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40 Heywood Park trees face chop.

November 20, 2014

Current and potential public risk issues are being quoted as the reason for  the proposed removal of 40 trees…nine of them classified as either”Regulated” or “Significant”… from Unley Council’s  prestigious Heywood Park.

In a report to go before Council on Monday, it is stated that: “The intended removal of these nine trees  is likely to have the largest impact on the amenity of the park and cause the most concern from neighbouring residents, property owners and park users”.

The report goes on to say that in particular the suggested removal of three SA Blue Gums near the Grove Street and Addiscombe Place corner will leave a “significant gap” within the park, which contains many trees which are remnant and predate European settlement.

Most of the other trees recommended for removal are catergorised as “reasonably insignificant” and will have minimal impact on the park.

The report states that there have been some significant tree failures which have raised concerns with the Administration as to the overall health and condition of the trees and the associated risk to park users. One of the three Blue Gums has a major limb within the fall zone of the  playground, and detailed diagnostic works identified the need for removal of the tree to eliminate any risk to playground users.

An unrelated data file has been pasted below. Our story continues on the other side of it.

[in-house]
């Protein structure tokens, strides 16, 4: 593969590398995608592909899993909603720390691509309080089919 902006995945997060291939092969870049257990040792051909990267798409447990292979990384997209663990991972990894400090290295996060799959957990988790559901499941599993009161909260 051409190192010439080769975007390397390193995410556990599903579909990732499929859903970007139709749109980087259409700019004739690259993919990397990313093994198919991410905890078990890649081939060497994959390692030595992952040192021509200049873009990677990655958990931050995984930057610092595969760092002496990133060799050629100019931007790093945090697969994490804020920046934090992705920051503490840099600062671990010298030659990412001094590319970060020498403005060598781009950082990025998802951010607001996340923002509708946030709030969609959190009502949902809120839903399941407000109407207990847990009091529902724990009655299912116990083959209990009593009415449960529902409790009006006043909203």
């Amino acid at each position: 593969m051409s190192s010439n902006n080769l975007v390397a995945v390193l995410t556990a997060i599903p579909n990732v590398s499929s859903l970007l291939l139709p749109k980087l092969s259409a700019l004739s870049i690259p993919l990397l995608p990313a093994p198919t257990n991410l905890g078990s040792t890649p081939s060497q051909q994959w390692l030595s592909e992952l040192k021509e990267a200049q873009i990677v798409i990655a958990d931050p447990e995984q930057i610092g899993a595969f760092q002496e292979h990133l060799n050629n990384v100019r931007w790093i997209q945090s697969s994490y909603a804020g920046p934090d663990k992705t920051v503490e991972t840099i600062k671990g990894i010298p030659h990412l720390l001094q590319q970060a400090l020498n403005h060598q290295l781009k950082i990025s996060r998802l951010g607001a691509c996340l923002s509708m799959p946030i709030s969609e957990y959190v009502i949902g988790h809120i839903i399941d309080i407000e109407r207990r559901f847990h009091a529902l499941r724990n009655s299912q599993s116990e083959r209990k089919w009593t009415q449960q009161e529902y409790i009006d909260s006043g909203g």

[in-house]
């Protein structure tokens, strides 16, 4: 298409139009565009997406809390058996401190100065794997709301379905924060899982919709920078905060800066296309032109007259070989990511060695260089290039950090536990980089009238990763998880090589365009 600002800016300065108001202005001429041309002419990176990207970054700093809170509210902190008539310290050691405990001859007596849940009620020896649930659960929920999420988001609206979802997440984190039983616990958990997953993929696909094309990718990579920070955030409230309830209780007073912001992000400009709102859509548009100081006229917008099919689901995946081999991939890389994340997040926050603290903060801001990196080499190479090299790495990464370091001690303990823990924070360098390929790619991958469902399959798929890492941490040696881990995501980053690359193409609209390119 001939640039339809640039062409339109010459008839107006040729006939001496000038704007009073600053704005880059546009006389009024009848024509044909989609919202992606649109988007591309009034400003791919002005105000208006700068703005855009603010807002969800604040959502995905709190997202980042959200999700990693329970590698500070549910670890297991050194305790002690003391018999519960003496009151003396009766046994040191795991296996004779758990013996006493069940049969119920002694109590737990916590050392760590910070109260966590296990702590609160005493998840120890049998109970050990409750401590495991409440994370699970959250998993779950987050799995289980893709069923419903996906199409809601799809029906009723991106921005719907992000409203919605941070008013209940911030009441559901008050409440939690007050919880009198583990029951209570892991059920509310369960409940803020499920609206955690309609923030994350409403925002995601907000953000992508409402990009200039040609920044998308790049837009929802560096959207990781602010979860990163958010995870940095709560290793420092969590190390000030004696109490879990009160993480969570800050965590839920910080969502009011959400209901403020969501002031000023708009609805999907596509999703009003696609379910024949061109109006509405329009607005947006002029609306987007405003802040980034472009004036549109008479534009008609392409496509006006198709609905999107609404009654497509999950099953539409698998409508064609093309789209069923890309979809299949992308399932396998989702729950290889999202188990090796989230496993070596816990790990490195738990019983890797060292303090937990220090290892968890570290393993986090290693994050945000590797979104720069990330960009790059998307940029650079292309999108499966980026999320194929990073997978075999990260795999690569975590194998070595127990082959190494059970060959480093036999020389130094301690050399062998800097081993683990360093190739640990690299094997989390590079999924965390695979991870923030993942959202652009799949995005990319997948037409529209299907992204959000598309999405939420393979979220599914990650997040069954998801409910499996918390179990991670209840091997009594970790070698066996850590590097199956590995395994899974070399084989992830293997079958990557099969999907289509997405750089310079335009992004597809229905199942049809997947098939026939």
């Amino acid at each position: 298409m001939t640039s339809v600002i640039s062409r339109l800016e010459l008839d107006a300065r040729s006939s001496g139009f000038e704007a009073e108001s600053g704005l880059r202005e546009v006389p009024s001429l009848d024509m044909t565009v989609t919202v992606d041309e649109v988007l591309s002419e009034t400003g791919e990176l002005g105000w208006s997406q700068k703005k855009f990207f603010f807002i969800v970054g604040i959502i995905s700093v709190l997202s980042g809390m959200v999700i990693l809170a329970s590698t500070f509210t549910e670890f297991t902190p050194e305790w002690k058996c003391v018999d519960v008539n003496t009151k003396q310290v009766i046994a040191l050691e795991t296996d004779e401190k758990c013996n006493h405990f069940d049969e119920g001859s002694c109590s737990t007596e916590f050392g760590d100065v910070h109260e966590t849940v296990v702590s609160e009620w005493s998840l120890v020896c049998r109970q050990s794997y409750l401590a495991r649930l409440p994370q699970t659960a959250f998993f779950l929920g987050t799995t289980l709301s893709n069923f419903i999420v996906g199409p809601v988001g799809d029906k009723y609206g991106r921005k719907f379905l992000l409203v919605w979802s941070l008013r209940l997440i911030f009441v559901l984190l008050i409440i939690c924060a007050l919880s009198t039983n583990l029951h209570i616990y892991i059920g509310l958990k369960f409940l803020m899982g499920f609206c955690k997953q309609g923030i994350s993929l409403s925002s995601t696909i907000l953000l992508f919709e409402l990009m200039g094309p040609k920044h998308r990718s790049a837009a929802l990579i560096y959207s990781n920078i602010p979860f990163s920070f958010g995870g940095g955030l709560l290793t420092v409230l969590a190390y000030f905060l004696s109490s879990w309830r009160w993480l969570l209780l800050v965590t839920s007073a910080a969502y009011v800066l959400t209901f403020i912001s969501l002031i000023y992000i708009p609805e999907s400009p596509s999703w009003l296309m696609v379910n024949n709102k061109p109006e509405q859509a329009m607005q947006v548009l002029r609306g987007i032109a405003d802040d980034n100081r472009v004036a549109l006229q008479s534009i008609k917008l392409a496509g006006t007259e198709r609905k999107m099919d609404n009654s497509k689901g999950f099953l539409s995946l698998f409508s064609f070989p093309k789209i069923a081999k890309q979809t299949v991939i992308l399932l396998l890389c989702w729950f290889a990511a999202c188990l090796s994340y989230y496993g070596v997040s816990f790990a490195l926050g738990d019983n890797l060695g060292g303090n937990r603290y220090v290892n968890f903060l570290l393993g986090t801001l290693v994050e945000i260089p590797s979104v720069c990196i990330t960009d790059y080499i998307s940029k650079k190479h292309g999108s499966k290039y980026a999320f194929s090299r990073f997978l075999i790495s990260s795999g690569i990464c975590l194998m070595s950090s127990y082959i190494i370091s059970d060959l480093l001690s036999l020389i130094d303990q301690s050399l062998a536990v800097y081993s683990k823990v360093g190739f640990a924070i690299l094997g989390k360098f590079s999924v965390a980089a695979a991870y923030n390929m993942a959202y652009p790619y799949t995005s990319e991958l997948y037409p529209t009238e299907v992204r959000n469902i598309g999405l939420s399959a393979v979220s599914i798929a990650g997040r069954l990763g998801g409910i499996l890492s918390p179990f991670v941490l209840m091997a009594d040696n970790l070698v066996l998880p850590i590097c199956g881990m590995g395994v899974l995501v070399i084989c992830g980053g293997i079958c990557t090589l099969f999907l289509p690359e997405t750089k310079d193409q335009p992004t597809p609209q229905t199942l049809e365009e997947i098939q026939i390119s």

Meanwhile, the good news is that removal of  larger trees in the park will offer opportunities to establish natural fauna nesting sites, and the Administration intends to look for these opportunities and if necessary seek specialised zoological advice in determining appropriate fauna outcomes.

As part of the outcomes of the project, the removal of the  fencing near the centre of the park…which currently prevents access to  three rare remnant Grey Boxes (some of only a few remaining on the Adelaide Plains)…is being considered . With the installation of the fence some years ago, and extensive mulching and the introduction of subsurface irrigation, conditions beneath the trees have improved significantly.

There is to be a wide mail-out to  properties near Heywood Park giving a detailed outline of works to be undertaken and specify impending tree removals. Notices boards within the park will keep park users  updated on the project.

2 Comments leave one →
  1. Ian S permalink
    November 24, 2014 10:40 pm

    Hmmm. Why not move the playground away from the hazardous trees? I’m sure the trees were there first.


    • cllrmikehudson permalink*
      November 25, 2014 11:12 pm

      Only by a couple of hundred years…which is why they are now dangerous.


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